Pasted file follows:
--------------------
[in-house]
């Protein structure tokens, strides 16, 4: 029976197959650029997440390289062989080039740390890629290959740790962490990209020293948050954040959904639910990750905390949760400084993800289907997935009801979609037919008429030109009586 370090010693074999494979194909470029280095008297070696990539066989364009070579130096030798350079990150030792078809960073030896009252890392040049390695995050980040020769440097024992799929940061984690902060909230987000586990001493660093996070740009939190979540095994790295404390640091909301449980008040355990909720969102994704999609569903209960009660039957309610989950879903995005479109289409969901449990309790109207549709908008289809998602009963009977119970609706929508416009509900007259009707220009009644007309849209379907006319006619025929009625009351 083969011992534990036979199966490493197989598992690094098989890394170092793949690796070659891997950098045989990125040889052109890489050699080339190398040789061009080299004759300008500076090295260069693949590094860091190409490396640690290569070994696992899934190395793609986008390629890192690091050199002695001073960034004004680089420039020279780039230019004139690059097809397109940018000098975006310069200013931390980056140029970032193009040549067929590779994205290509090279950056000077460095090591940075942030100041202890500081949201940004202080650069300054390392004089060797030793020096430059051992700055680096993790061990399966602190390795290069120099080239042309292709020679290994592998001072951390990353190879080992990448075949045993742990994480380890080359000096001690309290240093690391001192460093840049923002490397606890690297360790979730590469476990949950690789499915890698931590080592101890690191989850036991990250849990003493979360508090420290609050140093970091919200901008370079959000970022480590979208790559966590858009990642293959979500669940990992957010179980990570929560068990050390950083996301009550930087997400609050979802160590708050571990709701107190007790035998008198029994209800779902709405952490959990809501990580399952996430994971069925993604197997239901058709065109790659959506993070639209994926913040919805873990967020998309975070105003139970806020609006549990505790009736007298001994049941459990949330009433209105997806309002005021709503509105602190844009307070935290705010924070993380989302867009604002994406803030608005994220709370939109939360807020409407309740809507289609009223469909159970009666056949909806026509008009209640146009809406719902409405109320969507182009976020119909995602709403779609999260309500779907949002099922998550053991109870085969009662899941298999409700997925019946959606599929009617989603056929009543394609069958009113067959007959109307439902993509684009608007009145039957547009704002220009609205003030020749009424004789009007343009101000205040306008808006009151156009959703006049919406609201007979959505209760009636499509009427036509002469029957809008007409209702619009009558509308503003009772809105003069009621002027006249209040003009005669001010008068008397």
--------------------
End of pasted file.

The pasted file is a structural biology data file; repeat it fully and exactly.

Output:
[in-house]
């Protein structure tokens, strides 16, 4: 029976197959650029997440390289062989080039740390890629290959740790962490990209020293948050954040959904639910990750905390949760400084993800289907997935009801979609037919008429030109009586 370090010693074999494979194909470029280095008297070696990539066989364009070579130096030798350079990150030792078809960073030896009252890392040049390695995050980040020769440097024992799929940061984690902060909230987000586990001493660093996070740009939190979540095994790295404390640091909301449980008040355990909720969102994704999609569903209960009660039957309610989950879903995005479109289409969901449990309790109207549709908008289809998602009963009977119970609706929508416009509900007259009707220009009644007309849209379907006319006619025929009625009351 083969011992534990036979199966490493197989598992690094098989890394170092793949690796070659891997950098045989990125040889052109890489050699080339190398040789061009080299004759300008500076090295260069693949590094860091190409490396640690290569070994696992899934190395793609986008390629890192690091050199002695001073960034004004680089420039020279780039230019004139690059097809397109940018000098975006310069200013931390980056140029970032193009040549067929590779994205290509090279950056000077460095090591940075942030100041202890500081949201940004202080650069300054390392004089060797030793020096430059051992700055680096993790061990399966602190390795290069120099080239042309292709020679290994592998001072951390990353190879080992990448075949045993742990994480380890080359000096001690309290240093690391001192460093840049923002490397606890690297360790979730590469476990949950690789499915890698931590080592101890690191989850036991990250849990003493979360508090420290609050140093970091919200901008370079959000970022480590979208790559966590858009990642293959979500669940990992957010179980990570929560068990050390950083996301009550930087997400609050979802160590708050571990709701107190007790035998008198029994209800779902709405952490959990809501990580399952996430994971069925993604197997239901058709065109790659959506993070639209994926913040919805873990967020998309975070105003139970806020609006549990505790009736007298001994049941459990949330009433209105997806309002005021709503509105602190844009307070935290705010924070993380989302867009604002994406803030608005994220709370939109939360807020409407309740809507289609009223469909159970009666056949909806026509008009209640146009809406719902409405109320969507182009976020119909995602709403779609999260309500779907949002099922998550053991109870085969009662899941298999409700997925019946959606599929009617989603056929009543394609069958009113067959007959109307439902993509684009608007009145039957547009704002220009609205003030020749009424004789009007343009101000205040306008808006009151156009959703006049919406609201007979959505209760009636499509009427036509002469029957809008007409209702619009009558509308503003009772809105003069009621002027006249209040003009005669001010008068008397």